Water management, better pricing tools and new ways to package the golf experience are top of mind for golf course owners and superintendents as they struggle to remain profitable, the industry’s top trade groups said earlier this month at the Golf Industry Show at the San Diego Convention Center.
Amid floor displays for new irrigation systems and divot repair devices, the trade group CEOs discussed how to grow interest in the game and keep costs down in the face of a stagnant player base.
About 25 million people in the U.S. played golf in 2014, relatively flat over the past few years but down from a peak of about 30 million in 2005, according to the National Golf Foundation. Data firm Sageworks also reported that average net profits at privately owned courses and clubs were negative for several years, with a loss of 2 cents for every dollar of revenue in 2014.
Part of the problem is golf’s perceived stuffiness, which can make it hard to attract new players, especially women and millennials. PGA of America CEO Peter Bevacqua said many people need to stay connected to their family and work at all times was at odds with informal bans on cellphones at golf courses.
“Golf and church are the last holdouts for personal technology,” Bevacqua said. “But church is 45 minutes and golf is four hours.”
The pace of play was another concern, with some players unwilling to devote an entire half-day to one game of golf. Bevacqua noted that basketball players would walk away from a casual one-on-one, half-court game believing they had “played basketball,” but some golfers don’t feel they’ve “played golf” unless they’ve gone a full 18 holes.
Todd Hale, general manager at the San Diego Country Club, said in an interview that the biggest issue he faces is the length of time it takes to play golf. It will require a large shift in golf culture to make players comfortable with a shorter experience, he said.
“How can I be satisfied to play nine holes in two hours and how can we make practice part of that fulfillment?” Hale said.
San Diego Country Club is designed so that after a player finishes four holes they are near the driving range and after nine holes they are back at the clubhouse, Hale said.
The club is one of 59 golf courses or country clubs in the San Diego metro area, employing just under 3,000 with annual wages of $73 million, according to U.S. Census Bureau data from 2013, the most recent year available. Twelve courses or clubs closed since 2010, when the local industry supported 3,575 jobs with wages of $87 million.
Jay Karen, CEO of the National Golf Course Owners Association of America, pointed to lackluster control over pricing as a potential stumbling block. Most courses have a relatively simplistic system, perhaps with a variety of rates based on weekend or weekday, twilight or early morning, and local player or visitor. Karen called the type of real-time demand-based surge pricing used by rideshare companies a “money grab” to be avoided, but said more dynamic pricing based on activity would modernize golf.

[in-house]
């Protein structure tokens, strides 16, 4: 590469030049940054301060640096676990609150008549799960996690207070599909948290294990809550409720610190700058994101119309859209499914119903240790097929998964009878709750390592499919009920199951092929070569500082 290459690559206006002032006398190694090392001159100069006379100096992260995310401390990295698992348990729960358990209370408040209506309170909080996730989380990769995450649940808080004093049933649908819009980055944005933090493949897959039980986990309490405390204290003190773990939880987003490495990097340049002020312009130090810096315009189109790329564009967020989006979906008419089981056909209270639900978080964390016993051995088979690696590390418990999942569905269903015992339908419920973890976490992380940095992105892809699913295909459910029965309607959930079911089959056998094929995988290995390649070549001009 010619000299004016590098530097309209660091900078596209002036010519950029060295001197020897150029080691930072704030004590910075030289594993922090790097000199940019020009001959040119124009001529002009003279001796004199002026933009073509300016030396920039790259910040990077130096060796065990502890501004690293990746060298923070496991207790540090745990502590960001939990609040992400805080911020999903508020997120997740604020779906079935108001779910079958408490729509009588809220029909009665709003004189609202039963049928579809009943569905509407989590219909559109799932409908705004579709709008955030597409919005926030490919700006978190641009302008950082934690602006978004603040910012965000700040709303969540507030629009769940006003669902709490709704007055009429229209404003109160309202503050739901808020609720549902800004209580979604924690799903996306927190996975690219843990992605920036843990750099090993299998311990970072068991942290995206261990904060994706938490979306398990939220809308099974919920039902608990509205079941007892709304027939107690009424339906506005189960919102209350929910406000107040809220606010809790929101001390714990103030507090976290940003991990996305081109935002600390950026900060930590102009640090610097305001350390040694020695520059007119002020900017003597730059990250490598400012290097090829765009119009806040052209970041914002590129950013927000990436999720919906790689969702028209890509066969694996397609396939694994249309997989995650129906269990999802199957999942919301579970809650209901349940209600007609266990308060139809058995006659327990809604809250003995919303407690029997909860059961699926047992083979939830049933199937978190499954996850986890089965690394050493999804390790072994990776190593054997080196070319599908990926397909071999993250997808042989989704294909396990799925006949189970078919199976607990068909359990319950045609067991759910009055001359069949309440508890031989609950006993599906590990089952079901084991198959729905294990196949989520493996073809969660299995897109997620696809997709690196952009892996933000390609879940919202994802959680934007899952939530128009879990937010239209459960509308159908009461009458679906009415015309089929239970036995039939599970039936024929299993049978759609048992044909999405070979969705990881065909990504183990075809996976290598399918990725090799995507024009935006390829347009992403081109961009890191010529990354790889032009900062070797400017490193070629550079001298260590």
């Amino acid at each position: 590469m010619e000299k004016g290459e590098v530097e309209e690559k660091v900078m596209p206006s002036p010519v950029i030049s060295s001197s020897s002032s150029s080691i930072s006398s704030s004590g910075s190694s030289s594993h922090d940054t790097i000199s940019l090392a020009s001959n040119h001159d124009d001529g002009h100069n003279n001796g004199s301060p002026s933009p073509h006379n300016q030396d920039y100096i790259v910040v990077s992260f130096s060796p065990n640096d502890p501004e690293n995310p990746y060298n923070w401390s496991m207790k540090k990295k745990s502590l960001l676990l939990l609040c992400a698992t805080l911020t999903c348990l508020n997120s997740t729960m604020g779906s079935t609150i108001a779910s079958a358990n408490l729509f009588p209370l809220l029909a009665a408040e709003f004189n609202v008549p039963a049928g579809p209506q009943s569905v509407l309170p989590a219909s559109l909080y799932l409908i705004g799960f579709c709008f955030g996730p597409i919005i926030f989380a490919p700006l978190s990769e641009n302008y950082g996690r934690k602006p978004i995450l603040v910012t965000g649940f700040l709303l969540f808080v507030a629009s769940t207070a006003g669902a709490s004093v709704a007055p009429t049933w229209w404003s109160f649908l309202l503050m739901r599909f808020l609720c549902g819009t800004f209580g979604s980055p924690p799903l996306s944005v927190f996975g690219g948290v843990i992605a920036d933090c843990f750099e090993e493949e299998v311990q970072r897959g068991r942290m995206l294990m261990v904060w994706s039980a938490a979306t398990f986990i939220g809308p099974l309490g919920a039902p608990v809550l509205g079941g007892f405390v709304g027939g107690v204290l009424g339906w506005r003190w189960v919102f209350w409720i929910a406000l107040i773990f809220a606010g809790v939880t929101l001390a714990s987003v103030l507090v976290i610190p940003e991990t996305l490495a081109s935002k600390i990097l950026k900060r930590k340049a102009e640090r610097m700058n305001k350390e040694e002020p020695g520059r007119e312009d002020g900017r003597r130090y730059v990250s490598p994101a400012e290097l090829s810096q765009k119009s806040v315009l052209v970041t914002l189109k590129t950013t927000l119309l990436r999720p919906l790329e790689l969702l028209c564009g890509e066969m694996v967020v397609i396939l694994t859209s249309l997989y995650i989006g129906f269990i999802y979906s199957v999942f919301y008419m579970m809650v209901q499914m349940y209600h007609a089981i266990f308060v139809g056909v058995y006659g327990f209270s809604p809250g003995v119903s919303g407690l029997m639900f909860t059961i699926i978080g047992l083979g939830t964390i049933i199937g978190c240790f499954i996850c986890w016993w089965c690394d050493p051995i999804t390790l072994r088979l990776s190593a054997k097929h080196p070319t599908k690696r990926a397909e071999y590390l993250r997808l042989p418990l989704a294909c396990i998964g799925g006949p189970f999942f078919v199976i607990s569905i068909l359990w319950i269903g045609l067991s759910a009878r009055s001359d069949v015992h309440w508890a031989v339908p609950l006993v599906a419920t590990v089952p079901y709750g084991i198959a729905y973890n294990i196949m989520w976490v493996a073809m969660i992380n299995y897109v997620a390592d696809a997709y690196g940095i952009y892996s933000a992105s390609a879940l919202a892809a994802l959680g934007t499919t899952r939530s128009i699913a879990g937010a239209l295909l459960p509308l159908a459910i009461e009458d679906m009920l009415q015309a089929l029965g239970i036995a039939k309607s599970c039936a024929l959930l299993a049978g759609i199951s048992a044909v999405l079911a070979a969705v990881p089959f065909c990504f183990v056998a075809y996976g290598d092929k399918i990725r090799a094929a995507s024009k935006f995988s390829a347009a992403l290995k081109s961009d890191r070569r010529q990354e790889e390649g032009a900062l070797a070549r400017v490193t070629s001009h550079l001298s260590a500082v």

“Every other industry seems to be involved in dynamic pricing,” Karen said. “We’re leaving a lot of money on the table that’s preventing us from being sustainable.”
He also criticized the use of online tee time sites, which provide online distribution for some slots on a course’s schedule in exchange for control over its pricing. Many of the sites slash prices to drive revenue, which creates a concerning downward pressure for the industry, Karen said.
‘Brown Is New Green’
The industry groups admitted that water usage was still primarily a regional issue, though courses nationwide were cutting consumption and relying more on recycled water.
The U.S. Golf Association has been trying to highlight courses with more brown patches and seemingly less manicured looks. Karen said he enjoyed watching last summer’s U.S. Open at Chambers Bay Golf Course, despite criticism of the course from the “peanut gallery” of players and fans. Showing more natural courses is the only way to normalize fans to a less green experience, he said.
“I want to see some of these tour players under more severe conditions,” Karen said. “Players or a private club member might expect wall-to-wall green, because that’s what it’s been like for 40 years. It’s OK for the fairway to go brown, from an environmental standpoint and a cost-containment standpoint.”
At San Diego Country Club, Hale said “brown is the new green,” with brown areas throughout the course. The club relies on nonpotable wells on the property to supply some of its water and uses Bermuda grasses, which goes dormant in the winter and doesn’t require water.
The area’s municipal courses are also working on reducing their water footprint.
Mark Marney, deputy director of golf courses at San Diego’s Park and Recreation Department overseeing Torrey Pines Golf Course, Mission Bay Golf Course and Balboa Park Golf Course, said that while tees and greens are kept in fairly good shape, the rough and outer perimeters are perfectly fine drier and browner.
The north course at Torrey Pines has just started a $12.6 million renovation project, due to be completed by the fall, which includes a replacement of the course’s outdated irrigation system and the removal of five acres of turf.
But despite efforts by individual courses and national bodies, water conservation is still not a major issue for players, according to Club Managers Association of America CEO Jeff Morgan. He was asked whether young golfers care about the sustainability of golf courses.
“Not as much today as they will 10 years from today,” he said.